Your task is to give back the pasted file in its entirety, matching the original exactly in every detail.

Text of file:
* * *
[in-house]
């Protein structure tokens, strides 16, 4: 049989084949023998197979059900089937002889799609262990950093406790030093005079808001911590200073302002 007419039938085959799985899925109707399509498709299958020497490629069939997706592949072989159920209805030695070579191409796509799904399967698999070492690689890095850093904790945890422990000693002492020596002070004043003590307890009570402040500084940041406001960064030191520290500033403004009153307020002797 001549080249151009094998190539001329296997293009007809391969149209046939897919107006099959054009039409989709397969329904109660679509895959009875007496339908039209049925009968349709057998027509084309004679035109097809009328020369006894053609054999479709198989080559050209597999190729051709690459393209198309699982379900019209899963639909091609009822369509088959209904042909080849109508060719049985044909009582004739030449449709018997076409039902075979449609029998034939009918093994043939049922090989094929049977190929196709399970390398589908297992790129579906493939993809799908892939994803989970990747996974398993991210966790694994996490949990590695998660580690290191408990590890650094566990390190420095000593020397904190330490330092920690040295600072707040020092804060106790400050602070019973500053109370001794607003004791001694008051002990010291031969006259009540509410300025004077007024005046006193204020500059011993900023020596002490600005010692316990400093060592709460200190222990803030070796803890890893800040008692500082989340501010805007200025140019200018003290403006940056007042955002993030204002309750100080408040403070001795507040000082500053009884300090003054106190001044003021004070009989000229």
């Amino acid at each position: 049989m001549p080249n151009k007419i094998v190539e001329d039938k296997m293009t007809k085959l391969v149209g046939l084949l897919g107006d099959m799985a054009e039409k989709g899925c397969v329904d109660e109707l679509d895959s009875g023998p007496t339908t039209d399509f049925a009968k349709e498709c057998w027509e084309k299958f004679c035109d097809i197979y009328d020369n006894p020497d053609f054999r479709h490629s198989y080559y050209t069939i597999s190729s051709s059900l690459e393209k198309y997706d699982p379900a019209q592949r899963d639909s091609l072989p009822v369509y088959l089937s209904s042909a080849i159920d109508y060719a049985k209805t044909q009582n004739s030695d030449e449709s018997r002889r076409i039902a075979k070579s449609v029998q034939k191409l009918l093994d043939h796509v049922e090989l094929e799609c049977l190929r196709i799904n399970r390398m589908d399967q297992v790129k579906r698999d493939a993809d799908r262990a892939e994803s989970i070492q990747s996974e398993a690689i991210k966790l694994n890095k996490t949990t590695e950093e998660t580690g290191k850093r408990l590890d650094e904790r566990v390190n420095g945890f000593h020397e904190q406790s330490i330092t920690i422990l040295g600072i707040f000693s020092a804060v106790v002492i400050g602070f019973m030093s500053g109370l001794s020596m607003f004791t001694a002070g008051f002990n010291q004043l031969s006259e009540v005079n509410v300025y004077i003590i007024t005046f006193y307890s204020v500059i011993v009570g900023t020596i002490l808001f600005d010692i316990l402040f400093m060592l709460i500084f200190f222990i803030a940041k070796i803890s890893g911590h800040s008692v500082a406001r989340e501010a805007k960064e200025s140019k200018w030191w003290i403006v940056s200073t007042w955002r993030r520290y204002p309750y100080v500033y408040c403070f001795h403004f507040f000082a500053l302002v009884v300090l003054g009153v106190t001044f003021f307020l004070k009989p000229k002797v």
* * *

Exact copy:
[in-house]
């Protein structure tokens, strides 16, 4: 049989084949023998197979059900089937002889799609262990950093406790030093005079808001911590200073302002 007419039938085959799985899925109707399509498709299958020497490629069939997706592949072989159920209805030695070579191409796509799904399967698999070492690689890095850093904790945890422990000693002492020596002070004043003590307890009570402040500084940041406001960064030191520290500033403004009153307020002797 001549080249151009094998190539001329296997293009007809391969149209046939897919107006099959054009039409989709397969329904109660679509895959009875007496339908039209049925009968349709057998027509084309004679035109097809009328020369006894053609054999479709198989080559050209597999190729051709690459393209198309699982379900019209899963639909091609009822369509088959209904042909080849109508060719049985044909009582004739030449449709018997076409039902075979449609029998034939009918093994043939049922090989094929049977190929196709399970390398589908297992790129579906493939993809799908892939994803989970990747996974398993991210966790694994996490949990590695998660580690290191408990590890650094566990390190420095000593020397904190330490330092920690040295600072707040020092804060106790400050602070019973500053109370001794607003004791001694008051002990010291031969006259009540509410300025004077007024005046006193204020500059011993900023020596002490600005010692316990400093060592709460200190222990803030070796803890890893800040008692500082989340501010805007200025140019200018003290403006940056007042955002993030204002309750100080408040403070001795507040000082500053009884300090003054106190001044003021004070009989000229």
């Amino acid at each position: 049989m001549p080249n151009k007419i094998v190539e001329d039938k296997m293009t007809k085959l391969v149209g046939l084949l897919g107006d099959m799985a054009e039409k989709g899925c397969v329904d109660e109707l679509d895959s009875g023998p007496t339908t039209d399509f049925a009968k349709e498709c057998w027509e084309k299958f004679c035109d097809i197979y009328d020369n006894p020497d053609f054999r479709h490629s198989y080559y050209t069939i597999s190729s051709s059900l690459e393209k198309y997706d699982p379900a019209q592949r899963d639909s091609l072989p009822v369509y088959l089937s209904s042909a080849i159920d109508y060719a049985k209805t044909q009582n004739s030695d030449e449709s018997r002889r076409i039902a075979k070579s449609v029998q034939k191409l009918l093994d043939h796509v049922e090989l094929e799609c049977l190929r196709i799904n399970r390398m589908d399967q297992v790129k579906r698999d493939a993809d799908r262990a892939e994803s989970i070492q990747s996974e398993a690689i991210k966790l694994n890095k996490t949990t590695e950093e998660t580690g290191k850093r408990l590890d650094e904790r566990v390190n420095g945890f000593h020397e904190q406790s330490i330092t920690i422990l040295g600072i707040f000693s020092a804060v106790v002492i400050g602070f019973m030093s500053g109370l001794s020596m607003f004791t001694a002070g008051f002990n010291q004043l031969s006259e009540v005079n509410v300025y004077i003590i007024t005046f006193y307890s204020v500059i011993v009570g900023t020596i002490l808001f600005d010692i316990l402040f400093m060592l709460i500084f200190f222990i803030a940041k070796i803890s890893g911590h800040s008692v500082a406001r989340e501010a805007k960064e200025s140019k200018w030191w003290i403006v940056s200073t007042w955002r993030r520290y204002p309750y100080v500033y408040c403070f001795h403004f507040f000082a500053l302002v009884v300090l003054g009153v106190t001044f003021f307020l004070k009989p000229k002797v």